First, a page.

Skip to Content, Navigation, or Footer.

Angela Davis discusses importance of activism

Davis draws on past experience, youth to promote sustainable political movements

Angela Davis, author, educator and lifetime activist captivated at least 600 students, faculty and community members Friday evening with a discussion on prison reform, race relations and gender equality.

Through her impassioned lecture, Davis shed brilliance on topics ranging from Black Lives Matter to the Electoral College system, relating it all to the turbulent politics of the past few months.

At once critical and conversational, the recently retired University of California at Santa Cruz professor’s lecture had a particularly pedological element to it. Davis spoke with a honed, instructive elegance, overlooking a captive audience.

The talk focused on the prison-industrial complex — a term the scholar is famous for coining and the subject of many of her books. Davis, the authority on the phenomenon, spoke of private prisons’ commodification of human lives, noting institutions profit off of a “surplus of people” — disproportionately black males — who have been victimized by former President Ronald Reagan’s War on Drugs. Ultimately, the prison-industrial complex serves to “exacerbate racism and sexism,” Davis said.

But the true theme of the night was broader solidarity. The scholar, with a sense of urgency, spoke of coalescing behind the struggles against  systematic racial injustices and societal ills.

“We have to act as if our actions can push us together in the direction of freedom,” Davis said, emphasizing the necessity of mobilizing to “shed the vestiges of slavery.”

Speaking from a youth spent with the Communist Party and the Black Panthers, Davis underscored the capacity of activist movements to achieve change throughout her lecture. She also highlighted millenials’ hand in facilitating progress.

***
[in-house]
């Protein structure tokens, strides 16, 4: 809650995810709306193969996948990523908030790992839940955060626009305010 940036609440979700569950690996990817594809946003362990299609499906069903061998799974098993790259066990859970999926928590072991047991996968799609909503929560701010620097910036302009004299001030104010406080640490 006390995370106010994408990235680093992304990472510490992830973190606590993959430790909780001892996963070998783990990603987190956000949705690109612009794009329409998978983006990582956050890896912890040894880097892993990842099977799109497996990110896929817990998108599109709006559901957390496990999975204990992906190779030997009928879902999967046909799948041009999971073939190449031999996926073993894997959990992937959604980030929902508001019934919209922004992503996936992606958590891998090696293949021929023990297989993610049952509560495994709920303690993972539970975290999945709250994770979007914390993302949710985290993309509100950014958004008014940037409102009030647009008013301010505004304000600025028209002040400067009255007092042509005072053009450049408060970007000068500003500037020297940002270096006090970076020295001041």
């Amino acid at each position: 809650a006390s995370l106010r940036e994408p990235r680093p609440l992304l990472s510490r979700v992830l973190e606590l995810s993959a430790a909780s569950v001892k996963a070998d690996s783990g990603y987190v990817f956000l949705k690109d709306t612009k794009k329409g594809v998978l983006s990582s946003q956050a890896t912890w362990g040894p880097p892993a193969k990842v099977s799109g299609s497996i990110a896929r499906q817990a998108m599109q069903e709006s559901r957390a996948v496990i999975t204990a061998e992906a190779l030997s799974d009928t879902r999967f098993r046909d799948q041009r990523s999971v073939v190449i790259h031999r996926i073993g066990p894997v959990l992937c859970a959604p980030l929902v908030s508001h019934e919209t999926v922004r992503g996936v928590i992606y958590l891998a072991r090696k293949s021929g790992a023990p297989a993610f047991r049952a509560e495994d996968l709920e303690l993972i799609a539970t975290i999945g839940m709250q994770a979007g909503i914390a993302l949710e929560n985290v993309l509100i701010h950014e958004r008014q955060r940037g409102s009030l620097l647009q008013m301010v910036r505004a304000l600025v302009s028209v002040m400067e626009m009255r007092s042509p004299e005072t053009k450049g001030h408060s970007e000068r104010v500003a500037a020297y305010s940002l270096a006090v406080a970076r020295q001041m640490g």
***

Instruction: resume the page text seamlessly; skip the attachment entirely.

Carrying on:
“Young people are always at the forefront of radical struggle,” Davis said. They “always make the most important contributions. One generation is standing on the shoulders of a previous one.”

Evidencing this commitment to the latest generation of activists, the writer delighted in taking questions from students and local Providence and Central Falls high schoolers. She cautioned students of the futility of fast-moving but short-lived social media movements in enacting change, humorously relating her past successful efforts spent mobilizing through “snailmail.”

In a show of her inclination toward scholarship, Davis was also sure to remind students of education’s value.

“This is the only time in your lives where the work that you’re doing is thinking and reading and discussing,” Davis said. “You have the opportunity at this historical moment to translate some of that into activism,” she added, stressing the “sustainable activism” cultivated at universities like Brown.

Students praised Davis’ lecture, noting admiration for her work.

Daniella Balarezo ’18 expressed her adoration for Davis at the night’s end.

Davis’ “amazing lecture made my life,” Balarzo said.

Marguerite Weiss ’20, who waited in line for the book signing following the lecture, joined Balarezo in her enthusiasm.

“It was such an honor to see her, and I’m excited to meet her, even for just a second.” Weiss said.

The lecture, “Freedom Is A Constant Struggle,” is part of the Brown Center for Students of Color’s Black, Asian American, Latinx, Multiracial, Native American and Southwest Asian/North African Heritage Series.


Powered by SNworks Solutions by The State News
All Content © 2024 The Brown Daily Herald, Inc.